Cement and steel are among the basic commodities that act as key economic indices in measuring a country’s rate of development, and both these commodities seem to be showing a (cautiously) upward trend in Pakistan. This is not to say that they are by any means attaining their full potential.
Of the two, the cement industry presents the brighter picture. Local demand registered a 12% increase last year and with four cement companies having already announced an intention to increase their capacity – and thereby increase net production of cement in Pakistan by a further 7.7 million tons (from 45 to 53 million tons) – taking overall growth to about 17% annually. Furthermore, the industry has to a large extent overcome the significant dip in the export market through increased local demand. The industry, however, is heavily taxed (the government needs money) and this in turn affects pricing.
Steel, although showing signs of improved production, is still struggling as an industry, despite the fact that several players appear to be getting their act together and seem set to further increase their production capacity. At present, steel production in Pakistan stands in the region of six million metric tons a year; however due to the dismal conditions of Pakistan Steel Mills (PSM), no credible projection is available regarding by how much this will increase in the next few years.
The difference in the overall outlook for the two industries is due to a number of factors – and as far as steel is concerned, much can be attributed to the inability of successive governments in Pakistan to halt the systemic decline of PSM. Added to this, steel as an industry is fragmented with multiple players unable to coalesce the industry organisationally. Government policies have not been particularly helpful to the industry, especially the low import duties levied which often make imported steel cheaper compared to steel that is manufactured locally.
The silver lining for both industries has been the relative strength of the real estate market, although unfortunately this is driven mainly by the construction of luxury housing projects and malls – despite the fact that Pakistan is said to face a housing backlog of nine million low income units. Now, looming on the horizon is the prospect of the $46 billion China-Pakistan Economic Corridor (CPEC), bringing with it a mega infrastructure bonanza.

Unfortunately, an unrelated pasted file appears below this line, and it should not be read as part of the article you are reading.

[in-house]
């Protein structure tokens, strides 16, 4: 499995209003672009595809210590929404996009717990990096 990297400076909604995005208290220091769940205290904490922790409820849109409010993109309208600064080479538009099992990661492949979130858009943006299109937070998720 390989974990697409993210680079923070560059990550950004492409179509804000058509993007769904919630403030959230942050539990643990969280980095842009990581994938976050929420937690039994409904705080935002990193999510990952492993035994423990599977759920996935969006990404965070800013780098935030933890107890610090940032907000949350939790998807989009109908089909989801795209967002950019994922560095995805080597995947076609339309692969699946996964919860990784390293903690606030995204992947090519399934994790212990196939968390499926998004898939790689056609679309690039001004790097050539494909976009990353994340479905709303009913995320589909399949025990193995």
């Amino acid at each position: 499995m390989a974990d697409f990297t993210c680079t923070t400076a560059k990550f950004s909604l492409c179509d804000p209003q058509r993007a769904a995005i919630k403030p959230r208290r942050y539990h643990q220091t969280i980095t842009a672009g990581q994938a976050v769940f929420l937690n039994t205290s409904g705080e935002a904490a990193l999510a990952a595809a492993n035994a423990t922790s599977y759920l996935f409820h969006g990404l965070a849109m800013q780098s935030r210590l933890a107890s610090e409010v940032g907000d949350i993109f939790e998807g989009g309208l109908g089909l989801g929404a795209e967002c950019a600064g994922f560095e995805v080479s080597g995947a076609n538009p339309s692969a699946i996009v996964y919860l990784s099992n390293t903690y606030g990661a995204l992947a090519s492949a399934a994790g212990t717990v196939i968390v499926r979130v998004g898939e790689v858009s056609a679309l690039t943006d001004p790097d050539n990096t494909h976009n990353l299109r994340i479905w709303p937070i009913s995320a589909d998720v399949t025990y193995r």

Therefore, some cause of optimism, although unfortunately, the government is being its customary coy self and has so far been reluctant to divulge precise information about how, where, and when this money will be spent. If the current attempt to bulldoze the privatisation of 26% of PIA’s assets is anything to go by, it seems that the government is unlikely to do the sensible (and transparent) thing by including all stakeholders in a debate that would not only bring clarity to the entire enterprise, but set a roadmap aimed at ensuring that the right kind of investments are made across all sectors impacted by the project. (In this context, it is worth emphasising that there exists considerable scepticism in the steel industry about the extent they would benefit from the CPEC bonanza, the fear being that China will insist on using its own steel and so leave local manufacturers out in the cold). This may initially prove to be a painful exercise (especially for the government), but once done there could be a real chance that the inefficiencies and leakages that persistently dog all large scale projects in Pakistan may be significantly reduced. Wishful thinking in all likelihood.
Yet, Pakistan is in sore need of more housing and better infrastructure all around (CPEC notwithstanding). Even our metropolitan conglomerations and larger cities, present an antiquated ‘third world’ look with crumbling infrastructures (electricity, water, sewage...) and shoddy roads interspersed with gleaming malls and luxury housing. The government’s ability to generate the required funds is of course an issue, but that is only half the story. At the root of this lies bureaucratic apathy, untrained manpower, an intractable energy crisis and endemic corruption. Pakistan’s private sector cement and steel companies are able and willing to pick up the slack, but they need to be given a level playing field.